Following the submissions the Tribunal adjourned the hearing in order to consider the matter further and after due examination of the facts determined that the appellant could not re-enter the notification issue. The finding of the Tribunal in this regard was accepted by the appellant and the appeal proceeded on the basis of quantum only. In regard to the first issue the following are the material facts either agreed or found which in our opinion are relevant to the matter of notification.
1) In November 1997 the hereditament listed for revision by Dublin City Council was Heuston Station and CIE as owner/occupier were properly notified by the Council in accordance with Section 3(4)(a) of the Act of 1988.
2) On November 9th 1998 the revised Valuation List including the Heuston Station property was issued to Dublin City Council following which the appellant was advised of the outcome of the revision in accordance with Section 3(4)(b) of the Act.
3) In due course the appellant retained Lisney to act on their behalf and by letter dated the 24th November, Lisney lodged an appeal against the assessment of £145 saying that the appellant “aggrieved by the particulars contained in the revised Valuation List in respect of the following premises, hereby lodge their appeal on the grounds that the assessment is excessive and inequitable and bad in law having regard to the provisions of the Valuation Acts and on other grounds also.”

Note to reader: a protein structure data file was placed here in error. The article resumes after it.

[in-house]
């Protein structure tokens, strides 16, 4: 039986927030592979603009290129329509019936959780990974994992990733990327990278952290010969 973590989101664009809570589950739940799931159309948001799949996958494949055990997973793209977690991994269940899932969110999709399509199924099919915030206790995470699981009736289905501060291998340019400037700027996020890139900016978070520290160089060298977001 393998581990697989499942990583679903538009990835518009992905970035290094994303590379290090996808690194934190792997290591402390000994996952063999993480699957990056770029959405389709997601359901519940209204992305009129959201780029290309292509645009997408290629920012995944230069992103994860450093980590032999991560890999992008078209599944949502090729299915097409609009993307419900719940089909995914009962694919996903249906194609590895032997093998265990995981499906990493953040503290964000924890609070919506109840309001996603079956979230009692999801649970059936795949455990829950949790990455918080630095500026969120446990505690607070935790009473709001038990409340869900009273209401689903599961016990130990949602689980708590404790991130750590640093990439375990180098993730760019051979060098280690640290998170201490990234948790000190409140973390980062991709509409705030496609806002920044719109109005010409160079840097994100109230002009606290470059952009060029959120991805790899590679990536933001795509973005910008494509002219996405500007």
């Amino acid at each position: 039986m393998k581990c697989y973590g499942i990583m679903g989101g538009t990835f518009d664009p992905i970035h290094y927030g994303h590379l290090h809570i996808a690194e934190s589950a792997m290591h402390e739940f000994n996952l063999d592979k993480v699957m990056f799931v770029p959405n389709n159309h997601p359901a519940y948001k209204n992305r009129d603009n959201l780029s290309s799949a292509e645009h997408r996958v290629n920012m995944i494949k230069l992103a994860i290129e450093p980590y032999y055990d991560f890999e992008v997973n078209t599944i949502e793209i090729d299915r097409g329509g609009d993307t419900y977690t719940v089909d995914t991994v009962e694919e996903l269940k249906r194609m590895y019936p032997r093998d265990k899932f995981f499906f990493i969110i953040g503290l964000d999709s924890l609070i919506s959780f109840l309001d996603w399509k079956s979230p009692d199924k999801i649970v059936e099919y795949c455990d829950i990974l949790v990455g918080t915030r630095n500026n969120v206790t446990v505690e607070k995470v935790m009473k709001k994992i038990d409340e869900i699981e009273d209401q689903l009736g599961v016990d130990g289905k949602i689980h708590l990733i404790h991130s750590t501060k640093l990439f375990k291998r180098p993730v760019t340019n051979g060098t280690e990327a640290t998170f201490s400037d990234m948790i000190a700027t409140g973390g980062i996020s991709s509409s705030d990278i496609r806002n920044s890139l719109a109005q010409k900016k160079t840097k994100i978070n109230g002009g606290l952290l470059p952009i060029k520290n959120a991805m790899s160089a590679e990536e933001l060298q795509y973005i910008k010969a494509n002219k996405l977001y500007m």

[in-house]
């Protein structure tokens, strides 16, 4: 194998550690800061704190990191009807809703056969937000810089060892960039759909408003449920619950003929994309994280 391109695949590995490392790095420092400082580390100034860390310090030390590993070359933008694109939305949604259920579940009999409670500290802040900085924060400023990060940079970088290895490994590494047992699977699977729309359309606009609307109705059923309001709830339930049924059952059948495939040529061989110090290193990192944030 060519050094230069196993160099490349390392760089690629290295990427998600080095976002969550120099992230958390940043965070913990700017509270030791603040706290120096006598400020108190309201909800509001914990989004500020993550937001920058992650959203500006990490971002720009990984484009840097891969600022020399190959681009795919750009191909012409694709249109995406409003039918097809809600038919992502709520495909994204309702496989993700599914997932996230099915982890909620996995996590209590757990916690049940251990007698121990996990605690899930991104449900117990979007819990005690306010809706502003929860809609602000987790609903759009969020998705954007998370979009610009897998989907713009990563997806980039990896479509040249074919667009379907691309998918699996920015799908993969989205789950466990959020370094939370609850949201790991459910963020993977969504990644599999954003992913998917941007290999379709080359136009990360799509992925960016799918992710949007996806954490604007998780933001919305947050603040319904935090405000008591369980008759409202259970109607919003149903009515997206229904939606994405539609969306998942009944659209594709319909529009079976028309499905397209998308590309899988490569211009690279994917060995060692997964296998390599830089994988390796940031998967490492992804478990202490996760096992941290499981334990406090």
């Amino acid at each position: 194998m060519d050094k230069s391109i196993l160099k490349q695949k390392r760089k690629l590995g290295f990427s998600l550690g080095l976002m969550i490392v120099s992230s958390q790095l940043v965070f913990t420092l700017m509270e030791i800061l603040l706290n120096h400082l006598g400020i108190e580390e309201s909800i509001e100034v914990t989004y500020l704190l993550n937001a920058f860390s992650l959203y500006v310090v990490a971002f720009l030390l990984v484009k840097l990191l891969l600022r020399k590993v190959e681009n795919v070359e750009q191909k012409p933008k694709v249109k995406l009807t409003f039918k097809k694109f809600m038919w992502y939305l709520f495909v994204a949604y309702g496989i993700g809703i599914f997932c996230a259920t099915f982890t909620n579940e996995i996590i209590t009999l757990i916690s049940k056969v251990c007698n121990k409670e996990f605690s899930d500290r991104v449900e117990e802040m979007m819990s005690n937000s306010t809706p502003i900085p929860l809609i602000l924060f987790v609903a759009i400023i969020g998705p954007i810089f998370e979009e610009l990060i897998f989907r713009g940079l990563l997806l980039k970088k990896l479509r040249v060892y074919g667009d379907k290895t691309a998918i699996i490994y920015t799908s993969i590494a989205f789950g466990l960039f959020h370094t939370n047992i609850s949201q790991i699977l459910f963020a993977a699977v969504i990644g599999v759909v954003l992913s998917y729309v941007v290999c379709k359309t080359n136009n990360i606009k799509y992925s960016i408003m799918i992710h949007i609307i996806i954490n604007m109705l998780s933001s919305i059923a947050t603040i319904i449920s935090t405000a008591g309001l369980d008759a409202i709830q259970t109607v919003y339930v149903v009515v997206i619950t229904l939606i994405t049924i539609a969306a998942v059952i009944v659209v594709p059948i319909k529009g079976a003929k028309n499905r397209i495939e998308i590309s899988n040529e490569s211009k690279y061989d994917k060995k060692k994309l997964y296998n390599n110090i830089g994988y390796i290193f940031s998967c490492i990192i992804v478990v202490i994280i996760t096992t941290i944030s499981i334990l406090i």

4) No change was made at first appeal stage and in due course the matter was referred to this Tribunal and Lisney on behalf of the appellant stated that the grounds of appeal were:
1. “The valuation is excessive and inequitable in accordance with the provision of the Valuation Acts.”
2. “The valuation is bad in law resulting from the failure of Dublin Corporation to comply with Section 3(4)(a) of the Valuation Act 1988 – No notice advising a revision having been served on our clients.” This appeal was dated the 28th July 2000.
5) By notice dated the 29th August 2000, the Tribunal advised the parties that the appeal would be heard on the 9th of October 2000. By letter dated the 14th September 2000, Lisney advised the Tribunal that the notification issue was formally withdrawn and sought an adjournment of the hearing in order to allow the appellant and the landlord to resolve some matters of fact which may have a bearing on the rateable valuation. On receipt of this letter, the oral hearing was adjourned and Dublin City Council were advised that the notification issue was withdrawn.